Just how extreme is WSDOT’s mileage tax pilot program?
Washington state is studying whether it should replace its gas tax with a pay-per-mile charge. Is there reason to be concerned about the program?
Reema Griffith, the executive director of the Washington State Transportation Commission, joined Todd Herman on 770 KTTH AM to discuss the pilot program, which would help fund the construction and repair of roads and bridges.
But if the gas tax has been working, why is the commission looking for a change?
“Largely because cars are becoming more fuel-efficient, we’ve got a problem,” Griffith said. “People are just consuming less gas. A gas tax is a consumption-based tax. So, let’s just say 30 years ago, when cars were getting about the same MPG, we didn’t have alternative fuels on the market, everybody was paying in to take care of our infrastructure.
“Well, now we’ve got a reality today that we’ve got hydrogen fuel cell coming out on the market, we’ve got EVs, we’ve got hybrids, (and) we’ve got other varieties of fuels. And so people have choices, which is great for the pocketbook, it’s great for the environment – not great news for revenue for the infrastructure that’s already falling woefully behind in terms of our needs.”
Under WSDOT’s pilot program, drivers would pay per mile traveled, rather than per gallon used. In theory, it would make the tax more equitable and ensure that drivers who use the roads frequently while in electric or fuel-efficient cars pay their fair share.
Approximately 2,000 Washington drivers will enroll in the program and will test one of four ways to track miles: purchasing a mileage permit, which would allow a driver unlimited miles in a certain timeframe; reporting quarterly odometer readings; using a “plug and play” GPS or non-GPS options; or, using a smartphone app.
Griffith said the commission has looked into raising the gas tax but said it would not be a sustainable approach.
Herman is deeply concerned about a per-mile charge for a number of reasons. Namely, he questions where the money is being spent, how much drivers will actually be charged, and whether the program itself is excessive, unnecessary and invasive.
“We can meter any of the cars that are coming out,” Herman said. “There’s no reason that we need the per-mile charge. The reason that the per-mile charge is being considered is because Washington state wants to use extortion pricing to make me stop driving my car.
“Right now it costs you one percent of the sale to collect our gas tax. If you were to do a mileage tax, it would cost you between five and 13 percent.
“I’m sorry, there’s no credibility on the side of transportation in Washington state at all,” Herman said, citing increased car tab fees and costs for people living miles away from infrastructure their taxes support.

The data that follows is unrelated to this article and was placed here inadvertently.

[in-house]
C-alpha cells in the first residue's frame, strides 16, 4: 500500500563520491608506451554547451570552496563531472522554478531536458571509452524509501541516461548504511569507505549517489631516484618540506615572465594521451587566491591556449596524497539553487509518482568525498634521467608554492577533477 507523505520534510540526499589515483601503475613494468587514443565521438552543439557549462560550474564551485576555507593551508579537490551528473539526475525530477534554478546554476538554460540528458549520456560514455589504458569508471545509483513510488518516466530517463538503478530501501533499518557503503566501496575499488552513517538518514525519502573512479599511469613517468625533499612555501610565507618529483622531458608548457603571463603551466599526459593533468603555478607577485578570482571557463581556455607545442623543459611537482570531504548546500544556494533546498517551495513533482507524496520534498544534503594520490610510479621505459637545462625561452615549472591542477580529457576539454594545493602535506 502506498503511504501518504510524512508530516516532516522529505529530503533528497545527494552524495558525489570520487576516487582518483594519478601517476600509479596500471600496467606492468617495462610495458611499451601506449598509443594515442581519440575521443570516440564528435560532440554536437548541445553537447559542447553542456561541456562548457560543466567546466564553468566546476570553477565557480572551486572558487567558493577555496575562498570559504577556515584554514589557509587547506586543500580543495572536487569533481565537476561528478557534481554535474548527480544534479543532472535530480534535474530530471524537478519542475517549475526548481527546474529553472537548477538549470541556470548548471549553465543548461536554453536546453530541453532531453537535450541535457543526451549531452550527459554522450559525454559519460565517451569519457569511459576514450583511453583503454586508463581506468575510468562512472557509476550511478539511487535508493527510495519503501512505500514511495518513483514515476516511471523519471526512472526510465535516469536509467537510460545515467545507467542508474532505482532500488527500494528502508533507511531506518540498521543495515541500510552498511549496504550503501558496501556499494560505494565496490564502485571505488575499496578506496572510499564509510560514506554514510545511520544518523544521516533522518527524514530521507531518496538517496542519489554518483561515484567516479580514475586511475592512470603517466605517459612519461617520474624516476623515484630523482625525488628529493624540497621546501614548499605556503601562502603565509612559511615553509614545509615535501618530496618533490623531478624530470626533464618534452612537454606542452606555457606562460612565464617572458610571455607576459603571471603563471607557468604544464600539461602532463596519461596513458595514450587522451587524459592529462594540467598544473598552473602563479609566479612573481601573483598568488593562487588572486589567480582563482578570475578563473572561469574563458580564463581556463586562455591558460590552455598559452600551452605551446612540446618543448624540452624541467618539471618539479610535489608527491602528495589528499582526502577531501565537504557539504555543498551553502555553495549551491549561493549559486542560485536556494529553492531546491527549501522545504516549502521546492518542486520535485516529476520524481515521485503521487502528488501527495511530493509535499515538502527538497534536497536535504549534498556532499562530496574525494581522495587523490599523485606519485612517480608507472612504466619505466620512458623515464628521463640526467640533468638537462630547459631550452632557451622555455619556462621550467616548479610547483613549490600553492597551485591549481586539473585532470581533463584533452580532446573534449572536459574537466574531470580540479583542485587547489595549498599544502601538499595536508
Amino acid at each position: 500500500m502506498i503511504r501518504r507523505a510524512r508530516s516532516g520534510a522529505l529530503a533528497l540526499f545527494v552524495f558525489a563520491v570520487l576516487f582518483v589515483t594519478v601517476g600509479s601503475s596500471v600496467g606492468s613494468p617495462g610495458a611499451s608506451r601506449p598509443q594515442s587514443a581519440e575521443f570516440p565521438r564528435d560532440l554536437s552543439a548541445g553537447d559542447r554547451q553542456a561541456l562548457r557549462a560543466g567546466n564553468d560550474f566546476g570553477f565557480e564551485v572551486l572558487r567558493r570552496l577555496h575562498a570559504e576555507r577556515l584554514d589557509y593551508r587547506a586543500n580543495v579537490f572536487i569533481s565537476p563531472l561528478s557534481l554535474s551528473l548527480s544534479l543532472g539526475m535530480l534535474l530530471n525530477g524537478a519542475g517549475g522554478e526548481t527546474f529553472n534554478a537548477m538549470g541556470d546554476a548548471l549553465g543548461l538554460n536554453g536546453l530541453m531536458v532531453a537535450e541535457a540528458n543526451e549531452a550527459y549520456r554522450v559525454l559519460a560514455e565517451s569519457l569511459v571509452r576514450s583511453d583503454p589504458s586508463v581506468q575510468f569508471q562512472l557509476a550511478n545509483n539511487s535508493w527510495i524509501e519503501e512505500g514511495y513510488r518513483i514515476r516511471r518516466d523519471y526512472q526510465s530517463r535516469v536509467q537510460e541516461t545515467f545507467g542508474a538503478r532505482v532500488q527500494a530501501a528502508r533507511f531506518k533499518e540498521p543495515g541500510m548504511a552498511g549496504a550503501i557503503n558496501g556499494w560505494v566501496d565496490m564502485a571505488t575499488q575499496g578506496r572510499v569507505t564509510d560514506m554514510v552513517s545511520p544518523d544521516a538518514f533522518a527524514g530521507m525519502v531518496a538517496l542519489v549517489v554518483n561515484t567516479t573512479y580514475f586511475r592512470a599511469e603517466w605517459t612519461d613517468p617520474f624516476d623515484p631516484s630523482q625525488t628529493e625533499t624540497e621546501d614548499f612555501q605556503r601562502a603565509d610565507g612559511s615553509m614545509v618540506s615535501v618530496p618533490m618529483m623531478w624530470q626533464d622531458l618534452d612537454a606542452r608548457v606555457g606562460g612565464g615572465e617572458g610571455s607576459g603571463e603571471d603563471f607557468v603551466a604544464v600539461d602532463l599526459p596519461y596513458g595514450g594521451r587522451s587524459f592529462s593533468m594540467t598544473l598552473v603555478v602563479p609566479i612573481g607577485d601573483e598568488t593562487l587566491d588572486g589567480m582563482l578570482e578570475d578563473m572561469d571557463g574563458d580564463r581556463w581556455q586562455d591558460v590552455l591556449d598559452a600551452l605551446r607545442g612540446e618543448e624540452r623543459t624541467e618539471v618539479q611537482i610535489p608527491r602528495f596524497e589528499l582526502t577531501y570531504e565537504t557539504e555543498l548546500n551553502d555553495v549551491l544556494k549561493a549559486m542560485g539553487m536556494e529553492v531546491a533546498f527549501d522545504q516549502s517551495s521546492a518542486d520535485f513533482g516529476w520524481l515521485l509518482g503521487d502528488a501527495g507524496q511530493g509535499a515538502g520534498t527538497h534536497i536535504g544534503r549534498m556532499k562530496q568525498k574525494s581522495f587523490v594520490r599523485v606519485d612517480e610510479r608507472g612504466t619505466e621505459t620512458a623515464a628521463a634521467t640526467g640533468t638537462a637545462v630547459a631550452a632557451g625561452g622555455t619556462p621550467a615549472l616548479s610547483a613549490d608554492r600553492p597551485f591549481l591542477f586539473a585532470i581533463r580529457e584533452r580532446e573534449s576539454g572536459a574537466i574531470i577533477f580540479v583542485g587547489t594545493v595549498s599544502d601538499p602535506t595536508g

Griffith said the commission is not denying the fact that the mileage tax would cost more.
“One of the things I wanted to get across to you, I want you to know something and this is vital for people in government to know: there’s a line, and you guys are nearing it, where people are going to stop following diktats,” Herman said.
‘How will this impact rural drivers?’
Griffith did take time to answer a few listener questions about the per-mile tax:
“I’m from Tenaska, WA and we grow food and I’m 60 miles from the store one-way, and this impacts rural America really hard.”
Griffith: “It’s going to impact all drivers depending on the kind of car you drive. The rate is going to be flat, but the impact to your personal cost is going to be driven by the kind of car you drive and your MPG. The average MPG in Washington is 20 miles-per-gallon, the equivalent today in taxes that driver’s paying is 2.4 cents a mile, that’s the rate we’ll use for the test. If you have a car that gets 18 or 15 miles per gallon, you could be paying as much as five or six cents a mile today, right now, under the gas tax. If I’m lucky enough to drive a hybrid or electric … I may be only paying one or two cents a mile.”
“What are you going to do about the lack of incentive for people to buy the electric cars and what are you going to do to prevent Washington from trying to pass their own additional subsidy for people to buy electric cars?”
Griffith: “The incentive for people to buy those cars doesn’t go away because the fact is those cars are still fueling up way less … so their total cost on a monthly basis is still a least $100 a month less than a guy driving a pickup truck. So they don’t lose that incentive, we’re just talking about the tax portion and everyone paying their fair share to use the roads.”
Listen to the entire conversation, including Griffith’s answers to listener questions, here.